This week, Congresswoman Biggert and her Tea Party colleagues sided again with Wall Street and Washington special interests by voting to extend the Bush tax cuts for billionaires and corporations who ship American jobs overseas. Then they promptly left for vacation, refusing to come to the bargaining table and leaving tax relief for Illinois middle class families hanging in the balance.
This week's mess in Washington should come as no surprise as Congresswoman Biggert voted repeatedly for the Bush tax cuts over her tenure in Congress, consistently siding with corporations, Wall Street and Washington special interests, and the wealthiest, while voting against policies that benefited middle class families.
Economic growth in the eight years following the Bush Tax Cuts was the worst in modern history, with zero job creation, trillions of dollars of new national debt, the loss of one-third of the manufacturing jobs in the United States, and a financial collapse that cost the average American more than $50,000. In contrast, in the eight years before the Bush Tax Cuts, economic policies that favored the middle class resulted in the strongest period of uninterrupted job growth in our nation's history.
Flashback 2001: In 2001, Congresswoman Biggert voted in favor of the Bush tax cut package that reduced taxes by $1.35 trillion through 2010, paid for by policies that prioritize the wealthy over the middle class, such as income tax cuts for the wealthy and a phase-out of the federal estate tax for the wealthiest Americans.
Flashback 2001: In 2001, Congresswoman Biggert voted in favor of a $214 billion ($260 billion with interest) stimulus proposal that included a $6.5 billion tax break extension for financial corporations with overseas operations, thereby providing incentives for companies to ship American jobs overseas.
Flashback 2003: In 2003, Congresswoman Biggert voted to accelerate the 2001 Bush tax cuts for the wealthiest Americans.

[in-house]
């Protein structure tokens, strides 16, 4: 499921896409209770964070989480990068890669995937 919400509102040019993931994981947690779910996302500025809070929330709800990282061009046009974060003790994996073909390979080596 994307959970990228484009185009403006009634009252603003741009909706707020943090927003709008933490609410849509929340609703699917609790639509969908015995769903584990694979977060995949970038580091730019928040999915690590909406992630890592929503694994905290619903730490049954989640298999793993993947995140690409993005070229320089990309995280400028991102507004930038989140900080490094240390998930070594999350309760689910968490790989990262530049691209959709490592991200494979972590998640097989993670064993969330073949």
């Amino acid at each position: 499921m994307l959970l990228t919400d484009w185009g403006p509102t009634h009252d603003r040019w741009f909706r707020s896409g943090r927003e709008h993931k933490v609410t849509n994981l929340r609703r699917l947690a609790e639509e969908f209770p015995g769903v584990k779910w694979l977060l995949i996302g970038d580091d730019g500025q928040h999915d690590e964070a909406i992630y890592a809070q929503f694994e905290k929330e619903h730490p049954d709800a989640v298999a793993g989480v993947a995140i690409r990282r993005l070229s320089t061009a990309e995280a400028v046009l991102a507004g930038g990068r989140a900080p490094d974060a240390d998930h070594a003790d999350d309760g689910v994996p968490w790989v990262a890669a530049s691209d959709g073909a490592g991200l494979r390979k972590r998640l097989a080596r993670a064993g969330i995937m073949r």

Flashback 2004: In 2004, Congresswoman Biggert voted against a substitute to a budget resolution that would balance the budget by 2012 by a combination of middle class tax cuts, as the $1,000 child tax credit and the marriage penalty relief for working families, and a reduction in tax cuts for those who make more than $500,000 a year.
Flashback 2004: In 2004, the same year she voted against policies that provided tax relief to middle class families, Congresswoman Biggert voted for legislation that cut corporate taxes by $140 billion.
Flashback 2006: In 2006, Congresswoman Biggert voted in favor of a $70 billion tax cut bill that favored the wealthy and corporate profits over the middle class. The bill extended the Bush tax breaks on capital gains and dividends for two years, but only included a one-year patch for the Alternative Minimum Tax, a tax that was particularly painful for millions of middle class families.
Flashback 2010: In 2010, Congresswoman Biggert voted to extend the 2001 and 2003 tax cuts for all taxpayers, including the highest earners, for two years and set the estate tax at 35 percent on estates worth more than $5 million for two years.
Flashback 2011: In 2011, Congresswoman Biggert voted against legislation that eliminated the 2001 and 2003 Bush tax cuts for those making more than $250,000 a year.
"Washington is broken because instead of reaching across the aisle to compromise in order to make sure middle class families have the tax relief they need, Congresswoman Biggert and her Congressional colleagues have held middle class tax cuts hostage in order to accommodate billionaires and corporations that fund their campaigns," said Bill Foster. "It's time for Congress to put partisan politics aside and get its priorities straight. My first and foremost priority will be advocating for the best interests of the middle class."